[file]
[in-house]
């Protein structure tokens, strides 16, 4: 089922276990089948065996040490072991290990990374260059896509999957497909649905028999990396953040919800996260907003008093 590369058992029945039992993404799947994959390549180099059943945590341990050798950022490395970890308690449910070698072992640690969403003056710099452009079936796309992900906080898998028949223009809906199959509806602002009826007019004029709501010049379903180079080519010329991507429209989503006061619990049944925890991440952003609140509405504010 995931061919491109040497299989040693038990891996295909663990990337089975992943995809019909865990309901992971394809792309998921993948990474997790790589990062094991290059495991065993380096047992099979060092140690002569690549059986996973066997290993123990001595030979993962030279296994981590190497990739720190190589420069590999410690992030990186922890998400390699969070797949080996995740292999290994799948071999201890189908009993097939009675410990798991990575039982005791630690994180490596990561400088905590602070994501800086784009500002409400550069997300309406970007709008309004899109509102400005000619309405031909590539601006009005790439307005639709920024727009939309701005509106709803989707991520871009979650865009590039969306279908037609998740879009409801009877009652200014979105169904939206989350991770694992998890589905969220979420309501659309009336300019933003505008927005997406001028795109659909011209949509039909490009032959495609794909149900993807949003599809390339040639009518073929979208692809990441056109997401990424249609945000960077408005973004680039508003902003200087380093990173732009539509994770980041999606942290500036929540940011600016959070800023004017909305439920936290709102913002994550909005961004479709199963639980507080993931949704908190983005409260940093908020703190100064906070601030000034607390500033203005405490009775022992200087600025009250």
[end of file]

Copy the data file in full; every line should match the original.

[in-house]
């Protein structure tokens, strides 16, 4: 089922276990089948065996040490072991290990990374260059896509999957497909649905028999990396953040919800996260907003008093 590369058992029945039992993404799947994959390549180099059943945590341990050798950022490395970890308690449910070698072992640690969403003056710099452009079936796309992900906080898998028949223009809906199959509806602002009826007019004029709501010049379903180079080519010329991507429209989503006061619990049944925890991440952003609140509405504010 995931061919491109040497299989040693038990891996295909663990990337089975992943995809019909865990309901992971394809792309998921993948990474997790790589990062094991290059495991065993380096047992099979060092140690002569690549059986996973066997290993123990001595030979993962030279296994981590190497990739720190190589420069590999410690992030990186922890998400390699969070797949080996995740292999290994799948071999201890189908009993097939009675410990798991990575039982005791630690994180490596990561400088905590602070994501800086784009500002409400550069997300309406970007709008309004899109509102400005000619309405031909590539601006009005790439307005639709920024727009939309701005509106709803989707991520871009979650865009590039969306279908037609998740879009409801009877009652200014979105169904939206989350991770694992998890589905969220979420309501659309009336300019933003505008927005997406001028795109659909011209949509039909490009032959495609794909149900993807949003599809390339040639009518073929979208692809990441056109997401990424249609945000960077408005973004680039508003902003200087380093990173732009539509994770980041999606942290500036929540940011600016959070800023004017909305439920936290709102913002994550909005961004479709199963639980507080993931949704908190983005409260940093908020703190100064906070601030000034607390500033203005405490009775022992200087600025009250």